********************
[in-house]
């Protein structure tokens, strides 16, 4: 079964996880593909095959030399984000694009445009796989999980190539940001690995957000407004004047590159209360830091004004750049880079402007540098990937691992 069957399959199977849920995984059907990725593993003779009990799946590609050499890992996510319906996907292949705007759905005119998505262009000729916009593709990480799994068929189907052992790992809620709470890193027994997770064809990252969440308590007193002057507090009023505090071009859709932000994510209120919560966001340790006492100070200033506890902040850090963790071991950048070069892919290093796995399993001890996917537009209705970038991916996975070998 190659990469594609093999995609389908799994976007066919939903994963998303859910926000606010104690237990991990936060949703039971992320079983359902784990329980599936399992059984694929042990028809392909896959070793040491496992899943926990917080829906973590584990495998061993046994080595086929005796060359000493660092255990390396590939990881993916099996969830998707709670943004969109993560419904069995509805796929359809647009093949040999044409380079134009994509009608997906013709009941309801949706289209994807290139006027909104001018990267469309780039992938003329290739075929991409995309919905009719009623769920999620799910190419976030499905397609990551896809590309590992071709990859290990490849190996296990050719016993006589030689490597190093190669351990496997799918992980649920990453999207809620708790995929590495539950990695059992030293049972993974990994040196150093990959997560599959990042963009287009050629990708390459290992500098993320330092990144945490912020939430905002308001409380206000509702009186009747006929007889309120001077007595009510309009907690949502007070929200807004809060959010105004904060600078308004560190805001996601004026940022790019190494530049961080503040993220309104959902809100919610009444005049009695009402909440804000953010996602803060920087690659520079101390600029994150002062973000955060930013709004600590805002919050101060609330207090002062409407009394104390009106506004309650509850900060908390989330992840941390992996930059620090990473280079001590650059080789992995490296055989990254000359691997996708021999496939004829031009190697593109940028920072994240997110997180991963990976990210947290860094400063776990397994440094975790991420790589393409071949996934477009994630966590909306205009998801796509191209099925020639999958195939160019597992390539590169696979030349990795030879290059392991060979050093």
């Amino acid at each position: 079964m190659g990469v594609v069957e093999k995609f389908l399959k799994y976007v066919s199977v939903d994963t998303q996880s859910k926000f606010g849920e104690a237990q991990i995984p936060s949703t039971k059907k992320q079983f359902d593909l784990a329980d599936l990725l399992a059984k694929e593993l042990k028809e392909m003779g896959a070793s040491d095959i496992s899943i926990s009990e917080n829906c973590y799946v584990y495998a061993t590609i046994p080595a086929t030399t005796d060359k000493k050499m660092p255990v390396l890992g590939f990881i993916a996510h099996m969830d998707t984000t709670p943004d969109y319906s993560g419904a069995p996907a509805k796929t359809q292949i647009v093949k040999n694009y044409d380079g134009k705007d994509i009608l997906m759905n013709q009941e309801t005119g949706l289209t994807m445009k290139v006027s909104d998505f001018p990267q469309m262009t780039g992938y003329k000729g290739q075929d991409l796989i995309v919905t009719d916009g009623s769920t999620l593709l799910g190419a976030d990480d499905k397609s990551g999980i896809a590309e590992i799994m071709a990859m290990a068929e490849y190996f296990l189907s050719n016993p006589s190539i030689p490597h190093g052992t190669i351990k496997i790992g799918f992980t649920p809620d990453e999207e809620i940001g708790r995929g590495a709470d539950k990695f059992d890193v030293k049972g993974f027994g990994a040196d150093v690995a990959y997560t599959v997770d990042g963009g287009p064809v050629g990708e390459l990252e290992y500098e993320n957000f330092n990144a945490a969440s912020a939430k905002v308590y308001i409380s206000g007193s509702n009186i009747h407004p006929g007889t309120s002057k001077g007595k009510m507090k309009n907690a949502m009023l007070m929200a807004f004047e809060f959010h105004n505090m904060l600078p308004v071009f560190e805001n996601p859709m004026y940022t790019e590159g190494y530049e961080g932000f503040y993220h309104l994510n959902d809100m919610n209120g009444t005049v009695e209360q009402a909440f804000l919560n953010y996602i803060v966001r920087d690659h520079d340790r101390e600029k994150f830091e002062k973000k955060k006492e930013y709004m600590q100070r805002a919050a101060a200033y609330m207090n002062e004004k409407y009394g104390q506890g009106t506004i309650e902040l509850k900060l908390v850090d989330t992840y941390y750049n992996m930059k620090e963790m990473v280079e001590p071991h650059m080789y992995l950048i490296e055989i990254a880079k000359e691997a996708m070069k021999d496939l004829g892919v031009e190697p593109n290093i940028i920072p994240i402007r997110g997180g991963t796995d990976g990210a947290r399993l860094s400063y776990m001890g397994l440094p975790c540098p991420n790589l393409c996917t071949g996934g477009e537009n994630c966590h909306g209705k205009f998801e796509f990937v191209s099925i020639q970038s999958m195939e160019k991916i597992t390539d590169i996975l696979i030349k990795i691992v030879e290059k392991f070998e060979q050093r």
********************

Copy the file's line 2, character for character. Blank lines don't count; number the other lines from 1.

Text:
């Protein structure tokens, strides 16, 4: 079964996880593909095959030399984000694009445009796989999980190539940001690995957000407004004047590159209360830091004004750049880079402007540098990937691992 069957399959199977849920995984059907990725593993003779009990799946590609050499890992996510319906996907292949705007759905005119998505262009000729916009593709990480799994068929189907052992790992809620709470890193027994997770064809990252969440308590007193002057507090009023505090071009859709932000994510209120919560966001340790006492100070200033506890902040850090963790071991950048070069892919290093796995399993001890996917537009209705970038991916996975070998 190659990469594609093999995609389908799994976007066919939903994963998303859910926000606010104690237990991990936060949703039971992320079983359902784990329980599936399992059984694929042990028809392909896959070793040491496992899943926990917080829906973590584990495998061993046994080595086929005796060359000493660092255990390396590939990881993916099996969830998707709670943004969109993560419904069995509805796929359809647009093949040999044409380079134009994509009608997906013709009941309801949706289209994807290139006027909104001018990267469309780039992938003329290739075929991409995309919905009719009623769920999620799910190419976030499905397609990551896809590309590992071709990859290990490849190996296990050719016993006589030689490597190093190669351990496997799918992980649920990453999207809620708790995929590495539950990695059992030293049972993974990994040196150093990959997560599959990042963009287009050629990708390459290992500098993320330092990144945490912020939430905002308001409380206000509702009186009747006929007889309120001077007595009510309009907690949502007070929200807004809060959010105004904060600078308004560190805001996601004026940022790019190494530049961080503040993220309104959902809100919610009444005049009695009402909440804000953010996602803060920087690659520079101390600029994150002062973000955060930013709004600590805002919050101060609330207090002062409407009394104390009106506004309650509850900060908390989330992840941390992996930059620090990473280079001590650059080789992995490296055989990254000359691997996708021999496939004829031009190697593109940028920072994240997110997180991963990976990210947290860094400063776990397994440094975790991420790589393409071949996934477009994630966590909306205009998801796509191209099925020639999958195939160019597992390539590169696979030349990795030879290059392991060979050093």